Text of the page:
Thursday, 6 April 2017

Believing The Story

"When people heard the same story all the time and had to act as if they accepted it, most just did accept it; maintaining private reservations was too much like hard mental work. And it did help the Protectorate run smoothly..."
-SM Stirling, A Meeting At Corvallis (New York, 2007), Chapter Thirteen, p. 337.

Exactly. Being determines consciousness. Most people most of the time accept pro-status quo ideas. Otherwise, society would not function. People who live in modern republics do not believe in the divine right of kings because they do not have kings and do not believe that slaves or serfs are inferior because they do not have slaves or serfs.

However, experience can contradict received ideas. Some of the people all of the time enquire and think outside the box. Society does not always function. Social relationships, which can oppress individuals with the apparent inevitability of natural relationships, are what people do and people can change what they do, in fact have built present society by changing their environment in the first place. Contradiction and interaction change the world.

6 comments:

  1. Kaor, Paul!

    Basically, I agree with this blog piece of yours. The point I quibble at being slavery/serfdom. Putting aside moral or religious reasons, there were good sound, practical reasons why slavery and its milder form serfdom faded away. As technology, and the wealth resulting from that increased, it simply did not PAY to have slaves or serfs. They were high stress, high cost solutions to the problem of how to organize labor.

    Sean

    ReplyDelete
  2. Tho' historically, what we regard as 'natural' -- most people making a living by selling their labor-time as a disembodied commodity on a market basis -- has been fairly rare. It's been present often, but not usually the dominant or hegemonic method of organizing labor until the modern period in the West. Usually, labor outside the household setting has been organized in ways involving personal relations of lordship and subordination. And the household (sometimes an extended family) has usually been the most common form of organizing economic life, with relations within it on a non-market basis.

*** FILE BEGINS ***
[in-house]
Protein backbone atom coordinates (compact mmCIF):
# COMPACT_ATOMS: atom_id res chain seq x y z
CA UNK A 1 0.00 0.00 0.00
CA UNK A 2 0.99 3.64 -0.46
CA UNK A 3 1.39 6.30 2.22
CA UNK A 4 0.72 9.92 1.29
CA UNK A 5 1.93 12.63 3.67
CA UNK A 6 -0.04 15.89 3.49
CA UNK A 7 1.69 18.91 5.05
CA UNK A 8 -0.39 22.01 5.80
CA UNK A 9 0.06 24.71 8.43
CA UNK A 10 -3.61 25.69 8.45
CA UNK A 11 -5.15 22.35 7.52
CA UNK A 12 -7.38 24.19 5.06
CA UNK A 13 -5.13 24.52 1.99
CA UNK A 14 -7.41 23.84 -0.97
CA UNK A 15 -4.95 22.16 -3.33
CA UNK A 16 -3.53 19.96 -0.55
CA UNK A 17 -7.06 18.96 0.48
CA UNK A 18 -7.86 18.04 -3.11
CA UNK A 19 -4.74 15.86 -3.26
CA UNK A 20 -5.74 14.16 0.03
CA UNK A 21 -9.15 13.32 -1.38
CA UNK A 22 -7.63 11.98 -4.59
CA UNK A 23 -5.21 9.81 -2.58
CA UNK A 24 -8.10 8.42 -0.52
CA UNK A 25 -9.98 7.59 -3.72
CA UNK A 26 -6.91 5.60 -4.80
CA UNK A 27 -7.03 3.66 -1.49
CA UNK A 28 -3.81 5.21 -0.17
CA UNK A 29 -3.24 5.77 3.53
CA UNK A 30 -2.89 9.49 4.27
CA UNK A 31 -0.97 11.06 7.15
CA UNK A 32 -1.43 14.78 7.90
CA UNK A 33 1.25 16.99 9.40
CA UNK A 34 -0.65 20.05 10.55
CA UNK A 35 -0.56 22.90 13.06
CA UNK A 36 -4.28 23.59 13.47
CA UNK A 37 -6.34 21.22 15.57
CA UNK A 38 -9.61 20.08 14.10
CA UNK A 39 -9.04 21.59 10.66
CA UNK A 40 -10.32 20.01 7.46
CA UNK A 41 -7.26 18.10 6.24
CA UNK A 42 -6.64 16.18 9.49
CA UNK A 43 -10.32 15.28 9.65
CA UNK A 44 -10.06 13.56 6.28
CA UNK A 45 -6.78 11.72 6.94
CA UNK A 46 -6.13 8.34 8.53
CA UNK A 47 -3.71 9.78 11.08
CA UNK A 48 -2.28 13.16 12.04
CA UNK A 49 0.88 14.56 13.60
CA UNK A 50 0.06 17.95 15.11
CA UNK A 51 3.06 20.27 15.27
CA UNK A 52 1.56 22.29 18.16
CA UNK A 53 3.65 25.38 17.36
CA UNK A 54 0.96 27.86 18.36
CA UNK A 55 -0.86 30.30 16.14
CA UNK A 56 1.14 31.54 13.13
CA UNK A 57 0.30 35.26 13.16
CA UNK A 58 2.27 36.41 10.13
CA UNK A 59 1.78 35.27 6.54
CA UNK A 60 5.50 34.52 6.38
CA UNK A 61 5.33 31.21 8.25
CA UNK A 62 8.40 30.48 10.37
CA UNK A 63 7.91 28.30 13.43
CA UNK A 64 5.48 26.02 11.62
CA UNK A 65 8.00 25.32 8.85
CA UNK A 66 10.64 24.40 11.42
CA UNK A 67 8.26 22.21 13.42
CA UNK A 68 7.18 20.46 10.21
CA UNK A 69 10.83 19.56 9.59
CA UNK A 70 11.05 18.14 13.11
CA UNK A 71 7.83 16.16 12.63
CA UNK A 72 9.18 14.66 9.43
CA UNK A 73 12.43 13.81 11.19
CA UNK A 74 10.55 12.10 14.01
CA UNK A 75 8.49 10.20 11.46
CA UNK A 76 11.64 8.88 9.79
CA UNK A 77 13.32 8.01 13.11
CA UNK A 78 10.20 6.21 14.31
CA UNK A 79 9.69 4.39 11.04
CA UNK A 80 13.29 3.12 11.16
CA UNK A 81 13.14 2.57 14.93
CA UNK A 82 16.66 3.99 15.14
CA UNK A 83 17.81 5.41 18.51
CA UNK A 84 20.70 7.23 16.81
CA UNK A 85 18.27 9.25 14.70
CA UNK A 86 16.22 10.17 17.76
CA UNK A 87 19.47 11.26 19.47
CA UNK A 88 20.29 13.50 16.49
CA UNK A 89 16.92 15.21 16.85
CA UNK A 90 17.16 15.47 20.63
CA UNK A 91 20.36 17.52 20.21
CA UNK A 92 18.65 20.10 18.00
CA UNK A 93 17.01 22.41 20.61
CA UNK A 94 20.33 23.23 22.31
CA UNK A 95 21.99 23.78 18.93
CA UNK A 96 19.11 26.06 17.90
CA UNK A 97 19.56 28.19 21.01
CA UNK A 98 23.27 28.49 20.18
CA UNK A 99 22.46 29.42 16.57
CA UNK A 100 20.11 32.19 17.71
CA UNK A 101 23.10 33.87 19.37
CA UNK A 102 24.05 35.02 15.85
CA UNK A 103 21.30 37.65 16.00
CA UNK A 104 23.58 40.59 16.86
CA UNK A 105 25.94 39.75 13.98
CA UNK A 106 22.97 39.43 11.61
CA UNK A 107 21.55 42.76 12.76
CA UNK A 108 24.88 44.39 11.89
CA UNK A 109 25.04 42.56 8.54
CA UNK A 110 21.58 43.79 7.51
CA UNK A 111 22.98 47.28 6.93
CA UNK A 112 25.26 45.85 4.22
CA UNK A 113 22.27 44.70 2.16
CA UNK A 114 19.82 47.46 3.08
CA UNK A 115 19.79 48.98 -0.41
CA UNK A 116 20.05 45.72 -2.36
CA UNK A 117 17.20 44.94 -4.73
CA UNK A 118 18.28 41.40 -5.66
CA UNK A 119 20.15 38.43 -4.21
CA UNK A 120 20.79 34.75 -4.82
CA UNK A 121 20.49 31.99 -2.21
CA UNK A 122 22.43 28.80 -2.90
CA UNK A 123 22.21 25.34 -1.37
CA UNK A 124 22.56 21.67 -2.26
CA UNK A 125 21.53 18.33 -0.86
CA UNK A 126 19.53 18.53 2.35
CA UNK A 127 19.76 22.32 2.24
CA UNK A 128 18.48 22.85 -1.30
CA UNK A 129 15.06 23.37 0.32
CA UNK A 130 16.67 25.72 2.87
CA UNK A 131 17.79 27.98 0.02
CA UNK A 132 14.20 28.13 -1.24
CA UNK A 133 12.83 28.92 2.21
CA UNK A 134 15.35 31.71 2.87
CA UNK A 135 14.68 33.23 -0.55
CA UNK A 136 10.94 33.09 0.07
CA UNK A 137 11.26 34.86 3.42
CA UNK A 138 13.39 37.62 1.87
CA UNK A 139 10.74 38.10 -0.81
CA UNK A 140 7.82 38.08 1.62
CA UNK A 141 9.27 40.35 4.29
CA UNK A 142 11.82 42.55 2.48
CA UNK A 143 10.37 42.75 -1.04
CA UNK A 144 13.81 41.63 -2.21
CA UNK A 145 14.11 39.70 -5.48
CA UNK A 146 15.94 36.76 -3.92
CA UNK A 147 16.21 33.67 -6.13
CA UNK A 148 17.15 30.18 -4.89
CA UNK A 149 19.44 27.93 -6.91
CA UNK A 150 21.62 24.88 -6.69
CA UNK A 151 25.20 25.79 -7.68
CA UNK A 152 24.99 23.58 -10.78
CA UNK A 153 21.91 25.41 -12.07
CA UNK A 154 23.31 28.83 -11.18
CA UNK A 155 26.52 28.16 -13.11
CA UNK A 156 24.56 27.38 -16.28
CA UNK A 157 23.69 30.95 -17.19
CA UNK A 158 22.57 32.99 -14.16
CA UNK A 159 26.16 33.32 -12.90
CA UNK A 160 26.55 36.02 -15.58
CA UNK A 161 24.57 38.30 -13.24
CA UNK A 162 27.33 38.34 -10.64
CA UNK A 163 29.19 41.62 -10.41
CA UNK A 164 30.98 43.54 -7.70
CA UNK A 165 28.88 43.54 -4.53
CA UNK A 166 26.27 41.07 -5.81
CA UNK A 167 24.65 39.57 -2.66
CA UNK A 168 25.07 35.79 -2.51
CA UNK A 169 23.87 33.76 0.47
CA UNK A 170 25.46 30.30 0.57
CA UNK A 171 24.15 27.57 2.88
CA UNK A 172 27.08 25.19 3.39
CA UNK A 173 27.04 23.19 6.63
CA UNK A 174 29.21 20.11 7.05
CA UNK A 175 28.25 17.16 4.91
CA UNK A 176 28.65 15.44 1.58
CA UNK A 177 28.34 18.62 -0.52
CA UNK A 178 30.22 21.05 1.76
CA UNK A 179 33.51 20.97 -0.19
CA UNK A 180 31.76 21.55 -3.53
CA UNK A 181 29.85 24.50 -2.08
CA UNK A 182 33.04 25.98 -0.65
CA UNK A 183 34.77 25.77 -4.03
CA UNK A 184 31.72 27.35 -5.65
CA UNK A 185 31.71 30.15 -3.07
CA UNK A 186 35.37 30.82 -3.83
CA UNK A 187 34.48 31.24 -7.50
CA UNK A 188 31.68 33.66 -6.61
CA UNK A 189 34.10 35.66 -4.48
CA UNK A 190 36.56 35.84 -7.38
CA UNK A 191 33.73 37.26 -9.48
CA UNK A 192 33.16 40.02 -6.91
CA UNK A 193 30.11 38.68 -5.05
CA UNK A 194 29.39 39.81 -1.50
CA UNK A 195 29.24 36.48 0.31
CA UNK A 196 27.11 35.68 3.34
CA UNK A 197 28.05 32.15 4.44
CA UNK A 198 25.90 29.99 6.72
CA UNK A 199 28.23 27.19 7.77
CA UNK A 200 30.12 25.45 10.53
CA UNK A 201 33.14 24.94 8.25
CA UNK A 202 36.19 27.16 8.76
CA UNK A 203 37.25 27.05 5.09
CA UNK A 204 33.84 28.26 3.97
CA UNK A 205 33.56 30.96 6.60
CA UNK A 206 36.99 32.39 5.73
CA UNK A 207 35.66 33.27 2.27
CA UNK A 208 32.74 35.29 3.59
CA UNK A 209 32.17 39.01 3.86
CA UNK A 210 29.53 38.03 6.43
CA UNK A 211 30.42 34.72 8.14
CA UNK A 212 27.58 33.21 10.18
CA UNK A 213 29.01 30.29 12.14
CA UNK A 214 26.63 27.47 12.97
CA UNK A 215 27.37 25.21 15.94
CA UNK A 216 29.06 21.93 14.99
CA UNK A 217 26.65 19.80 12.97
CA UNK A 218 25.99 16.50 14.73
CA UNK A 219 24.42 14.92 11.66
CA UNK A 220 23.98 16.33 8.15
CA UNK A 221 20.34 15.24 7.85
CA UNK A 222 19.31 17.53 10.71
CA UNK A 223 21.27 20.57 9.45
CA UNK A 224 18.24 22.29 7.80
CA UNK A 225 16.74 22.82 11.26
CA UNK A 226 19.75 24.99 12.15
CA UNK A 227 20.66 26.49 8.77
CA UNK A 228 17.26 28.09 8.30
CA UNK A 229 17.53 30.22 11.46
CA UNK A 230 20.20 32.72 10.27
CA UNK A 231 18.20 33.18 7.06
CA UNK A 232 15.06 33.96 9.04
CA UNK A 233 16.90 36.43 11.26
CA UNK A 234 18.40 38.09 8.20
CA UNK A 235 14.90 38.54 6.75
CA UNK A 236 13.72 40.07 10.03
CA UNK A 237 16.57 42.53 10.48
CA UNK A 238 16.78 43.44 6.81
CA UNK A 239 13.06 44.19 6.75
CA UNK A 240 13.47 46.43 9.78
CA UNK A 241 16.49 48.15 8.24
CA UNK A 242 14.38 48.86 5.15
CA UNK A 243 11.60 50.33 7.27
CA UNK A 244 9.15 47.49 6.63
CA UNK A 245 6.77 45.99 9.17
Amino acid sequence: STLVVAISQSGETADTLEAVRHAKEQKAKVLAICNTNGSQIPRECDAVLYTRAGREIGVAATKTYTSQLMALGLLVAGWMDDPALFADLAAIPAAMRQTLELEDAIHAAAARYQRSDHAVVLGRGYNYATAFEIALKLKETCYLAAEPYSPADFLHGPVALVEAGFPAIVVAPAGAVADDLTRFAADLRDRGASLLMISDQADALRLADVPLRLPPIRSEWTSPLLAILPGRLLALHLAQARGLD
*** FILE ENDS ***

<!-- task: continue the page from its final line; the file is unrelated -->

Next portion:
ReplyDelete
    Replies
    1. Mr Stirling,
      Yes. We (humanity in general) have changed things, I thnk for the better, relatively recently and have the ability to continue doing so. (Not the certainty, just the ability.)
      Paul.

      Delete
    2. Dear Mr. Stirling,

      You made good points, ones I should have thought of while composing my first comment. What I commented on above about slavery/serfdom would have been more true of Europe from about AD 1200 onwards.

      Sean

      Delete
  3. Incidentally, considered from a macroeconomic p.o.v., chattel slavery is more similar to capitalism as a system of social organization than it is to, say, medieval manorialism.

    The similarity is that in a slave-based economy (in which chattel slavery is a central institution) the factors of production are mobile and move according to market pricing signals, as in a capitalist economy. In a tribal or feudal economy, the factors are mainly distributed by customary institutions other than the market -- gift-exchange, tribute, feudal dues.

    ReplyDelete
    Replies
    1. Dear Mr. Stirling,

      At least I DID start thinking along those lines, what you said about slaves being a resource like copper, iron, wheat, etc., being a "mobile resource" used or distributed according to market signals.

      Sean

      Delete